Lt. Gov. Reeves’ planned visit to Lafayette schools causes stir
Published 12:00 pm Wednesday, October 21, 2015
When Lafayette County School Superintendent Adam Pugh was asked by school board attorney Gray Tollison if Lt. Gov. Tate Reeves could come to the school and speak to teachers today after school let out, Pugh said he was thinking like a school official and not a politician.
“Anytime a state elected official wants to come to our school I extend that invitation because I’m proud of what we have here and want to show it off,” Pugh said this morning.
Tollison, who is also a state senator representing Oxford and seeking re-election in November, asked Pugh if Reeves could come to the school Wednesday at about 3:45 to address the teachers and open it up for a question and answer session, according to the email. It did not say what Reeves planned to discuss with the teachers. Pugh then sent out an email inviting the teachers by choice to meet with Reeves.
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The email eventually wound up in the inboxes of local Democratic candidates who opposed the visit by Reeves, in fear that Reeves would be pushing a political agenda at the school for himself, fellow Republican candidates running in November and try to convince them not to support Initiative 42, which would require the Legislature to fully fund schools.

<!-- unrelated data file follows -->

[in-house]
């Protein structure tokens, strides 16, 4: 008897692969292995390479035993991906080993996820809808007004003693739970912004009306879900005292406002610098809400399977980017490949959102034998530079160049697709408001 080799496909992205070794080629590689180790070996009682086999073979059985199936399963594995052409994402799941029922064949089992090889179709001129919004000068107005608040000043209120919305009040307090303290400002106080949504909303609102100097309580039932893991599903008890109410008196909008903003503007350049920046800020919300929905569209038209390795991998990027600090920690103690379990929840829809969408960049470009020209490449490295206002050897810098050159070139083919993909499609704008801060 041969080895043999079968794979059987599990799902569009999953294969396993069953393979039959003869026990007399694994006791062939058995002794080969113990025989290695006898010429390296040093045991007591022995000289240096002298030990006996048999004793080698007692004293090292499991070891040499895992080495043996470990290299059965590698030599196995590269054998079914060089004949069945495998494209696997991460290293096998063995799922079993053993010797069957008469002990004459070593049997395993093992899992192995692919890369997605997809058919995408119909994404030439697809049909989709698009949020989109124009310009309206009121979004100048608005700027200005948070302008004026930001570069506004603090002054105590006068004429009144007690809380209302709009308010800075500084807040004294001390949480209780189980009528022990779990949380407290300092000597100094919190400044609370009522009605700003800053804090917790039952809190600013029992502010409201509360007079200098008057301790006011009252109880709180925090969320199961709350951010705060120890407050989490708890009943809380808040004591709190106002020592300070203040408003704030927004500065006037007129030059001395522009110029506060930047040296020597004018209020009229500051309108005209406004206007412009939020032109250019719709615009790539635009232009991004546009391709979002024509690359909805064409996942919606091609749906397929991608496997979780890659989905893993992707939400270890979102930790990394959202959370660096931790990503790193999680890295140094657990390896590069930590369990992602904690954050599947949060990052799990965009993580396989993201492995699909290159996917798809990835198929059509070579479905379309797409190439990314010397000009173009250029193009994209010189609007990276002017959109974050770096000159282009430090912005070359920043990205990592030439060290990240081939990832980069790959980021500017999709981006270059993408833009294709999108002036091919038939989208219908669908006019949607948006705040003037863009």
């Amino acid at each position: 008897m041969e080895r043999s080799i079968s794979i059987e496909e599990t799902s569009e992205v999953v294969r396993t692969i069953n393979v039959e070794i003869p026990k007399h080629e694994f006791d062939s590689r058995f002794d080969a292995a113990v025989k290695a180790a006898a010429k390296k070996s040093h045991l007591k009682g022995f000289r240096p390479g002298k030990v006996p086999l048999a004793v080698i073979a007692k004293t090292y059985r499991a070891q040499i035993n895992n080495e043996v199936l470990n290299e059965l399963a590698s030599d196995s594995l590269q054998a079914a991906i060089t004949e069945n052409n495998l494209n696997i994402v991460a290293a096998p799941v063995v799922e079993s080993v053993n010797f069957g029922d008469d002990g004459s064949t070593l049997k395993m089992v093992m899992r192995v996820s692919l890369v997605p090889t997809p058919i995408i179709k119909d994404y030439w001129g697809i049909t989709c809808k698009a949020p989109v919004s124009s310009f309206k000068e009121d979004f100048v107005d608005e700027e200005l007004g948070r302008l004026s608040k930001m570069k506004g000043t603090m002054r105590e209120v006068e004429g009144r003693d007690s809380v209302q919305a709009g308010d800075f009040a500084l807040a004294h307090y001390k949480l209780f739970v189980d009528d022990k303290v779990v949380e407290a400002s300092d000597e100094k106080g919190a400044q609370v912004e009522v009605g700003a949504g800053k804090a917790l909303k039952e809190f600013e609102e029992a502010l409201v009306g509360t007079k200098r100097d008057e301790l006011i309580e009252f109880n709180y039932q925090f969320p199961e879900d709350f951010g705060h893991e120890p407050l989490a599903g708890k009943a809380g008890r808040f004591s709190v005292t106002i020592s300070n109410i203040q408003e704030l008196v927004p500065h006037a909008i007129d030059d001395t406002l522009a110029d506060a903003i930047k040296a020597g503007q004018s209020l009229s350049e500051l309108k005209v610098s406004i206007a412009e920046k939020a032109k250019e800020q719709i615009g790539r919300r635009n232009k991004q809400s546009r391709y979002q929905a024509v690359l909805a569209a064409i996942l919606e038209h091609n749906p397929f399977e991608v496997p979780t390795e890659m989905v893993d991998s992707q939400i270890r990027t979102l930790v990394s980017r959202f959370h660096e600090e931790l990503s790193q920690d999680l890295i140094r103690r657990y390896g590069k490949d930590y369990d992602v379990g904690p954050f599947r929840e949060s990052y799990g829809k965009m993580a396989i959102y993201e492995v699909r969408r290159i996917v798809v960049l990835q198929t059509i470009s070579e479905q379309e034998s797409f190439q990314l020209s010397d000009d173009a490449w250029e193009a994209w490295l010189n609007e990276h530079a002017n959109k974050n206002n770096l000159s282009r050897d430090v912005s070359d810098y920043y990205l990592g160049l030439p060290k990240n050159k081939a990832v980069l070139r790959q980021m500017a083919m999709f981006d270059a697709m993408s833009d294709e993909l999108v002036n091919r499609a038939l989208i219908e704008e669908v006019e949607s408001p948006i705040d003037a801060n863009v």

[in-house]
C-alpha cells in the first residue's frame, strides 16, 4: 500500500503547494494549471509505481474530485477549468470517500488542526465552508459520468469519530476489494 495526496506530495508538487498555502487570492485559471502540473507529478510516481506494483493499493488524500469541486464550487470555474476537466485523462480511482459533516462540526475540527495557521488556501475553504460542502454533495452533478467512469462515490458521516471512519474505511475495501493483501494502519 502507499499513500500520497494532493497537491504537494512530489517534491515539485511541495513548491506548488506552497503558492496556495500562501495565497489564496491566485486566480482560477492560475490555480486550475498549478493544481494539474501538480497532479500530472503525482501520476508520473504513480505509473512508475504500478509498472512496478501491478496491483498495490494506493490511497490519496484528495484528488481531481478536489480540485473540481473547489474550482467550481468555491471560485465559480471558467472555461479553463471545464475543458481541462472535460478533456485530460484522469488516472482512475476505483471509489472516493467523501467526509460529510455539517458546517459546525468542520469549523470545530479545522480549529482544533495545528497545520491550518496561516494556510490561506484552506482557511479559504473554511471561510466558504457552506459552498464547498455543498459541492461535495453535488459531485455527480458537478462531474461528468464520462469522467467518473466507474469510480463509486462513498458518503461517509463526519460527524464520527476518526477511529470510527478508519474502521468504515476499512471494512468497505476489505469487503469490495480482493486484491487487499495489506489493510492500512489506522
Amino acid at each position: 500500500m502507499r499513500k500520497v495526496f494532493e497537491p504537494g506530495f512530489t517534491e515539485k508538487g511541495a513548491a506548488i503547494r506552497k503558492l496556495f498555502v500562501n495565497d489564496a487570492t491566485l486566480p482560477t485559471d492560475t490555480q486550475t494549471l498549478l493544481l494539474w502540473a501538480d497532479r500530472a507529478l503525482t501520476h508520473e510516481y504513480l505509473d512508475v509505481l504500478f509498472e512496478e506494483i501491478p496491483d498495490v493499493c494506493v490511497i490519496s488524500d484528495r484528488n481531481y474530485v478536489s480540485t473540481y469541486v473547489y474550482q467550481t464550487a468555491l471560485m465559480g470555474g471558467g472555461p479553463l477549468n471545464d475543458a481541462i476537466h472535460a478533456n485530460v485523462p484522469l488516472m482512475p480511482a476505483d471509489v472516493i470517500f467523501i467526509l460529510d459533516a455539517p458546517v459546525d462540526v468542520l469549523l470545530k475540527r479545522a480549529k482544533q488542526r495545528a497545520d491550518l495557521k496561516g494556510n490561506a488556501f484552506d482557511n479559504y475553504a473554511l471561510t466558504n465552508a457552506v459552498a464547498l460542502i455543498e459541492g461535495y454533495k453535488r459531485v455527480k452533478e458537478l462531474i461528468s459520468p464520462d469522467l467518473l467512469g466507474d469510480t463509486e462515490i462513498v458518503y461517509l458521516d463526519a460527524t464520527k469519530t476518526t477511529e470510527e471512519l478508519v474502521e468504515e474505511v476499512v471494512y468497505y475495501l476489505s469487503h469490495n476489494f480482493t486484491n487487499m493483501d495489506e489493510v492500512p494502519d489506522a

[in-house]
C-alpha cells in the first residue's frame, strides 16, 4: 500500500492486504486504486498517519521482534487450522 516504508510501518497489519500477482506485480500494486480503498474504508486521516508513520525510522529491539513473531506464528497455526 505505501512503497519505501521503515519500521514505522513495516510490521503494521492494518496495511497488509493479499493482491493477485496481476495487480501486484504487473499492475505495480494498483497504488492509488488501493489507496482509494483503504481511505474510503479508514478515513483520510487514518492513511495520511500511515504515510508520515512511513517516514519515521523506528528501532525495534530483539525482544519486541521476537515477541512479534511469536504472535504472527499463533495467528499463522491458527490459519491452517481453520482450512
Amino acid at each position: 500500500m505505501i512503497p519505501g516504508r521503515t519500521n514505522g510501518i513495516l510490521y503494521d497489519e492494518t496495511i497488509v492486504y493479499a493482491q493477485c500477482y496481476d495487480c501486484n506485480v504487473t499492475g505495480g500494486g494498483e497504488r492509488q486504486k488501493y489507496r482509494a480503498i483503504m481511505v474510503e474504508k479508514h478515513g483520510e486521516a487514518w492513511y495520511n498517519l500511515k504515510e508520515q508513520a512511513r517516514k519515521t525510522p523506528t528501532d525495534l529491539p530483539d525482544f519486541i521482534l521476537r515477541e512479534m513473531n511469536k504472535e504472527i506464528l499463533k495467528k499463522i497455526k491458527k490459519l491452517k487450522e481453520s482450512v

Alderman and House of Representative Democratic candidate Jay Hughes was disappointed in the school approving the visit by Reeves so close to an election.
“At a time when our teachers are being ridiculed and attacked for daring to having independent thoughts, it offends me to my very core that our elected leaders are fighting the people, and then scheduling campaign stops in our schools,” Hughes said. “This type of tired old politics is wrong … it is long past time that partisan politics be removed from schools.”
Reeves and Tollison could not be reached for comment.
Pugh said despite the upcoming election, Reeves is still the lieutenant governor of Mississippi.
“I am not looking to promote one political view over another, but when a state elected official asks to come — whether it’s a lieutenant governor, governor or state auditor — we want to showcase our school and we want our elected officials to see what we’re doing. No matter who is in the office, the office demands respect.”
Reeves’ office called to cancel the visit Tuesday afternoon, according to Pugh.